Williams, like many African-American mothers, faced a matter of life or death when she brought her baby into the world. She made it through childbirth despite harrowing complications: painful contractions exasperated by a decreased heart rate that forced an emergency C-section in September. But Williams became a hero when she had her beautiful baby girl, Olympia, with her new husband, Alexis Ohanian. She faced afterbirth complications including blood clots that caused severe surgeries, but she overcame her struggles.
The tennis star shared her story of strength and survival to the world, a rallying cry for Black women who know her pain all too well.
“I didn’t expect that sharing our family’s story of Olympia’s birth and all of complications after giving birth would start such an outpouring of discussion from women — especially black women,” Williams said in a Facebook video. She acknowledged that many other women of color have faced similar complications and had their health problems go unaddressed.
The tennis pro was one of the fortunate Black women who survived grueling challenges during and after delivery. However, many women sadly don’t make it. Black women are two to three times more likely to die from pregnancy or pregnancy-related ailments than White women, according to the Division of Reproductive Health, National Center for Chronic Disease Prevention and Health Promotion and Centers for Disease Control and Prevention. This abnormally high rate presents a major public health emergency.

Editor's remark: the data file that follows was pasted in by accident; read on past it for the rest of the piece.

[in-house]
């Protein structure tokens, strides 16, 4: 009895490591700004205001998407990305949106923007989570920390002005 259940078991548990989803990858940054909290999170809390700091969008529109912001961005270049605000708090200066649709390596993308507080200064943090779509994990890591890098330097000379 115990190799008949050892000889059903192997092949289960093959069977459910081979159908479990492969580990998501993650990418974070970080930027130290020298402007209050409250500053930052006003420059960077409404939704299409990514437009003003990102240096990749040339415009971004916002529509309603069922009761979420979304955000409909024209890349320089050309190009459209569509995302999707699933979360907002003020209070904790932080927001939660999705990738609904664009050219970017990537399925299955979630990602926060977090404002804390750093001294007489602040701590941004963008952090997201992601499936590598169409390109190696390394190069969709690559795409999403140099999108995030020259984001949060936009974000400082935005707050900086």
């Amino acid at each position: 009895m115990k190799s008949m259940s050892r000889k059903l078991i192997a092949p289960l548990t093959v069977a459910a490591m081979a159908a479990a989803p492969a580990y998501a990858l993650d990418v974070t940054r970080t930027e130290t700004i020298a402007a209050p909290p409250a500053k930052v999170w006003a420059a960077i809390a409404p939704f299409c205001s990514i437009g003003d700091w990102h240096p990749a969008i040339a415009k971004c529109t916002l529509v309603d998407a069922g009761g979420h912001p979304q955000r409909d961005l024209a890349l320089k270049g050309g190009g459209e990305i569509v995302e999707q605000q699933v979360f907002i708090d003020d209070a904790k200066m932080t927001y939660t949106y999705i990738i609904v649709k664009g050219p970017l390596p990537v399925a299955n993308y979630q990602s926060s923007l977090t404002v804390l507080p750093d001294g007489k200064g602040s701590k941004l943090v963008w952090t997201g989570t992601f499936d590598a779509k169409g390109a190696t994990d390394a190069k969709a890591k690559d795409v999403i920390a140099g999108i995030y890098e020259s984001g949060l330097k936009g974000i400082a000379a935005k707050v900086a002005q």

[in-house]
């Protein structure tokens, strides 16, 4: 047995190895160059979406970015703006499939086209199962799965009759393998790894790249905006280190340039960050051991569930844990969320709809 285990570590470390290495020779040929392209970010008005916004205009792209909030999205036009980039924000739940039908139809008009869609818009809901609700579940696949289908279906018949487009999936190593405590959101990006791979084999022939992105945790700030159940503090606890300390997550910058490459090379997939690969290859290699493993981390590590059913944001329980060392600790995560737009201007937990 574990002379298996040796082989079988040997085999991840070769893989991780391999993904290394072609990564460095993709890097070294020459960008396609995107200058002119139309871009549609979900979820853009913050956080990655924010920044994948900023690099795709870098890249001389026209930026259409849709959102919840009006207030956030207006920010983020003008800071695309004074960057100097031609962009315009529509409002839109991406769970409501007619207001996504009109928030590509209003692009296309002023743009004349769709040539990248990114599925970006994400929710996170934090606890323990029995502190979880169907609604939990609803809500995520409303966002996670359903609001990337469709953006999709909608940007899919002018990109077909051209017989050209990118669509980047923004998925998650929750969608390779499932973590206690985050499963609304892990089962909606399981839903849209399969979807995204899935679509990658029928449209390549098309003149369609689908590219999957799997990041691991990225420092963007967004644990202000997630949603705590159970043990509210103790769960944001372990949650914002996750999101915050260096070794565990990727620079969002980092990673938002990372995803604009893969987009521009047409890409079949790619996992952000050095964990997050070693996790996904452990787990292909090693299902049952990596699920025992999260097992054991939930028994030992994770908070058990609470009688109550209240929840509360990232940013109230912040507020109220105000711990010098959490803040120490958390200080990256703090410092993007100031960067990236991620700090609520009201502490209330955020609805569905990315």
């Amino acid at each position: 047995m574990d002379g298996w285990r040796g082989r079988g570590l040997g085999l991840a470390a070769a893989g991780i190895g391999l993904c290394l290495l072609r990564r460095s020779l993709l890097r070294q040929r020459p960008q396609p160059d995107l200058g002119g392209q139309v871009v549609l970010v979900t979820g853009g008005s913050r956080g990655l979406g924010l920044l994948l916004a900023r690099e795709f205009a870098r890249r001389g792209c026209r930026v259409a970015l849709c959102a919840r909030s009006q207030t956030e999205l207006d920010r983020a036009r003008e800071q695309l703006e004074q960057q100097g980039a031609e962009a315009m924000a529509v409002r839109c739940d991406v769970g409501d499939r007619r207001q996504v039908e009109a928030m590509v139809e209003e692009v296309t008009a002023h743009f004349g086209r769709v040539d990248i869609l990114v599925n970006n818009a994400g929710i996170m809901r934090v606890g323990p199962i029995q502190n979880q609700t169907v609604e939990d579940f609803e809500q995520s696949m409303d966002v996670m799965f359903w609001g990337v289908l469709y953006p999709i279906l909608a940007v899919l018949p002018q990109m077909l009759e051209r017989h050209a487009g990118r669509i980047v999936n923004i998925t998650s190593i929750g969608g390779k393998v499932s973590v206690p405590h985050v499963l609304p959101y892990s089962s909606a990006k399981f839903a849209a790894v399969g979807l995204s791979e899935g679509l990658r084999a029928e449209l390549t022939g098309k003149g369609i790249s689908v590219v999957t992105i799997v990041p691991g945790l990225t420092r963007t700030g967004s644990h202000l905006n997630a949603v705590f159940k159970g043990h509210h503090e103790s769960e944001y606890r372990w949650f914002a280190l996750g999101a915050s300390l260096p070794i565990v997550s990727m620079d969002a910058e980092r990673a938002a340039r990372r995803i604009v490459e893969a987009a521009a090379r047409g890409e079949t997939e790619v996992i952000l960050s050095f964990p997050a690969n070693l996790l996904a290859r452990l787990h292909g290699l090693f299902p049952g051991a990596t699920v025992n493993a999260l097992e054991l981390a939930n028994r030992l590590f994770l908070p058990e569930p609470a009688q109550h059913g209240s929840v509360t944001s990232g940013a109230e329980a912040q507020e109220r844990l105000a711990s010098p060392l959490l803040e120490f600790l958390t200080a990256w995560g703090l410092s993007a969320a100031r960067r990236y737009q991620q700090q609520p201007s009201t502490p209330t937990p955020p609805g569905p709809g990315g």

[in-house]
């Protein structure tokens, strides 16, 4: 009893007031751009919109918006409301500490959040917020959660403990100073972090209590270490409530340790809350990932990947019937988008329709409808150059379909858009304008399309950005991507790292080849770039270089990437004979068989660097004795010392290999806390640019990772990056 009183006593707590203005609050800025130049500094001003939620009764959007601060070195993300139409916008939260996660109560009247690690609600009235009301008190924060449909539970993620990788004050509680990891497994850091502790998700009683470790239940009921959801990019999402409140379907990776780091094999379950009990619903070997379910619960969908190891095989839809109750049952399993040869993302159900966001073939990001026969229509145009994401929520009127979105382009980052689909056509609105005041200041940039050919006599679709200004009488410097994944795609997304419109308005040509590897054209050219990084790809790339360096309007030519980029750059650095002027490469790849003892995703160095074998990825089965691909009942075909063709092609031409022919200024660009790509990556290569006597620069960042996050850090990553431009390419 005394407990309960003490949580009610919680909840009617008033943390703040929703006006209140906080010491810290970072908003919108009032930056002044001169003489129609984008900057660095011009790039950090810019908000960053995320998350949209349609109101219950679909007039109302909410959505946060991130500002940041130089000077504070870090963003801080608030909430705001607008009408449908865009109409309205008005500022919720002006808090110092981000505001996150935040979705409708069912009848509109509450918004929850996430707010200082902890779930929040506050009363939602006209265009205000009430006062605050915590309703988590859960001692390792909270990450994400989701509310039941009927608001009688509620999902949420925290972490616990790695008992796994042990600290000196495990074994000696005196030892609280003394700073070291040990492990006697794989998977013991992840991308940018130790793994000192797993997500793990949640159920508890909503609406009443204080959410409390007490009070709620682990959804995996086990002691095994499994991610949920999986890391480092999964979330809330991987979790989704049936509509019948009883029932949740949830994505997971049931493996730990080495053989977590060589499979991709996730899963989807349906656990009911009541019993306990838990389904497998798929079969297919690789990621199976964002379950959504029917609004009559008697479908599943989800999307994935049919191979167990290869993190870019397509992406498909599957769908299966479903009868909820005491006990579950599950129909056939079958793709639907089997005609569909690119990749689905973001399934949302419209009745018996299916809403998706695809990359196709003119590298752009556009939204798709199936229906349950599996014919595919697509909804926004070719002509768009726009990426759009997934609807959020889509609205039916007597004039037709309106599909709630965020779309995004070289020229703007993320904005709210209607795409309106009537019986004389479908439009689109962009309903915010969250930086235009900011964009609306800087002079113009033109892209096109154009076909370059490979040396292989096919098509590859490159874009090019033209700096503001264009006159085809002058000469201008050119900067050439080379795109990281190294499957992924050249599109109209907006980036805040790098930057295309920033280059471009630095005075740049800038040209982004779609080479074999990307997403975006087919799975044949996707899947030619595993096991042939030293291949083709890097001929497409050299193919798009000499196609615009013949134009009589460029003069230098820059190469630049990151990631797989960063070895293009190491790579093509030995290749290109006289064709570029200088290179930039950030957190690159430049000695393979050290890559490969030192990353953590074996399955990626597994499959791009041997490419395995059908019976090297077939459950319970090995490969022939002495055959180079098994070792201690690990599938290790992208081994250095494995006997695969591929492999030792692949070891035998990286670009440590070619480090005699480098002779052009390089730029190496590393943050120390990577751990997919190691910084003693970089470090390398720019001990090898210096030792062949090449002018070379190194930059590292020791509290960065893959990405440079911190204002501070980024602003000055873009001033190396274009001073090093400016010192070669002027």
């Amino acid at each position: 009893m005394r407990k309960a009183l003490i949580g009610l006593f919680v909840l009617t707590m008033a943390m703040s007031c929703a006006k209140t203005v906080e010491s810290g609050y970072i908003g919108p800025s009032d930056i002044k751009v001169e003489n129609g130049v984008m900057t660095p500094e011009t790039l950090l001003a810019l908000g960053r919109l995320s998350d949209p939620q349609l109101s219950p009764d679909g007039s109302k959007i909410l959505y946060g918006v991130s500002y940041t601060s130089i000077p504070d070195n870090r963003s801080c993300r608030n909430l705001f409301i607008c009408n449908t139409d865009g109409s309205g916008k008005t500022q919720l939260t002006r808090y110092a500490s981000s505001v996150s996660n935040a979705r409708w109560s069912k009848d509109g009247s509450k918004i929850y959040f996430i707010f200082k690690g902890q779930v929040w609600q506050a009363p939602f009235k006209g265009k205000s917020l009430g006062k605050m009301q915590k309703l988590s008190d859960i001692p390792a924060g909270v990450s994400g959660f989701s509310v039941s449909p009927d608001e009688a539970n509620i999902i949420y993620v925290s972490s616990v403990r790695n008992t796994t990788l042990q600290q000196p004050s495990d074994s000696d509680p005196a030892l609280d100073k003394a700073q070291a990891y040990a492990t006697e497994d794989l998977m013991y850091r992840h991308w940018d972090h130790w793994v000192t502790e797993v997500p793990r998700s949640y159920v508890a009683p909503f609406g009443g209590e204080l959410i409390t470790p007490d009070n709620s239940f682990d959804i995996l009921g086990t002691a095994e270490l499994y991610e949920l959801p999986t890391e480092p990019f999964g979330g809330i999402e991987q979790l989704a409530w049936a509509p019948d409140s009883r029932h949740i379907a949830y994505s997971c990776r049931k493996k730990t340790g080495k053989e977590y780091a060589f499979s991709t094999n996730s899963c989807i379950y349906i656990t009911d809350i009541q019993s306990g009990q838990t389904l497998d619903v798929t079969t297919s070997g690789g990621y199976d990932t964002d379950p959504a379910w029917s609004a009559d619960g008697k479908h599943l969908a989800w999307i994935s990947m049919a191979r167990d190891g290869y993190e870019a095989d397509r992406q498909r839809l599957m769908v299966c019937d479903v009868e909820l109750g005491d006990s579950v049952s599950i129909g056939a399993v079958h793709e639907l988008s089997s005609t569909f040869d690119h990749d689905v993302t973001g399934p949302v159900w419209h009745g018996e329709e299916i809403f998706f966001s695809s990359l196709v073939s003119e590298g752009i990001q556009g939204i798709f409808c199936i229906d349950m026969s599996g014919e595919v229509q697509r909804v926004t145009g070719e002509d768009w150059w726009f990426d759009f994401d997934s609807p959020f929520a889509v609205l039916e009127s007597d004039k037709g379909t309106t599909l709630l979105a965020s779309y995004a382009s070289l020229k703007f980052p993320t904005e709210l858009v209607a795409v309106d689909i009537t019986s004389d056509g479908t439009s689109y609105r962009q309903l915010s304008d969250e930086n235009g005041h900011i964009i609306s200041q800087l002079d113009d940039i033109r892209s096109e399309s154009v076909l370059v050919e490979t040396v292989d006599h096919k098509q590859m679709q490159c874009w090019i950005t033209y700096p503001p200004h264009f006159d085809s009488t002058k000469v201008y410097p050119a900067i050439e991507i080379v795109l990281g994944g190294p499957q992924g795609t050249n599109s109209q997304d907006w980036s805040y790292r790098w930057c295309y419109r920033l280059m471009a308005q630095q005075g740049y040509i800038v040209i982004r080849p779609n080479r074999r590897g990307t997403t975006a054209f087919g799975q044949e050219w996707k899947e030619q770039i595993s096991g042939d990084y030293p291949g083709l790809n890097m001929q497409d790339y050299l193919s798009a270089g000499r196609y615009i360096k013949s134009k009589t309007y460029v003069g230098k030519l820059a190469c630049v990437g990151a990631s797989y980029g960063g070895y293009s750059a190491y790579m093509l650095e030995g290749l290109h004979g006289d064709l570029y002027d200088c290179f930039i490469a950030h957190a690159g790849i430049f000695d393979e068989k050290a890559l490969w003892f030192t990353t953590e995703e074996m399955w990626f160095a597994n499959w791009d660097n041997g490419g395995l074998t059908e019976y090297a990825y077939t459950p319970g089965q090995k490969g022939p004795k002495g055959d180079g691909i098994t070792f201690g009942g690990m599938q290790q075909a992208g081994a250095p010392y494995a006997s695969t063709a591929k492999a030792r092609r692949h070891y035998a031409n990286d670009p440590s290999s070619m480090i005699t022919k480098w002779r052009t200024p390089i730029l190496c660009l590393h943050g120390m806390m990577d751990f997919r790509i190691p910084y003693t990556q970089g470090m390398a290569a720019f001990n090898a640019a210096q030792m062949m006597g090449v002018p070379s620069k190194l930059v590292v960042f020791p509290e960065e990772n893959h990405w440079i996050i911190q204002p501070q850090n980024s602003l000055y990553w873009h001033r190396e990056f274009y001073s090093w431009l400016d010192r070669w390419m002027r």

Disproportionate rates of Black maternal morbidity during and after childbirth require medical professionals to devise a stronger arsenal of combat weapons, a task that takes much support and advocacy work.
“We have a lot of work to do as a nation and I hope my story can inspire a conversation that gets us to close this gap,” Willliams wrote in her post.
Williams recognizes that every woman who bears a child deserves the most love and care as well as the best medical treatments available.
“Let me be clear: EVERY mother, regardless of race, or background deserves to have a healthy pregnancy and childbirth,” Williams wrote. “I personally want all women of all colors to have the best experience they can have. My personal experience was not great but it was MY experience and I’m happy it happened to me. It made me stronger and it made me appreciate women — both women with and without kids — even more. We are powerful!!!
Serena Williams’ Childbirth Story Highlights Black Mothers’ High Mortality Rates was originally published on newsone.com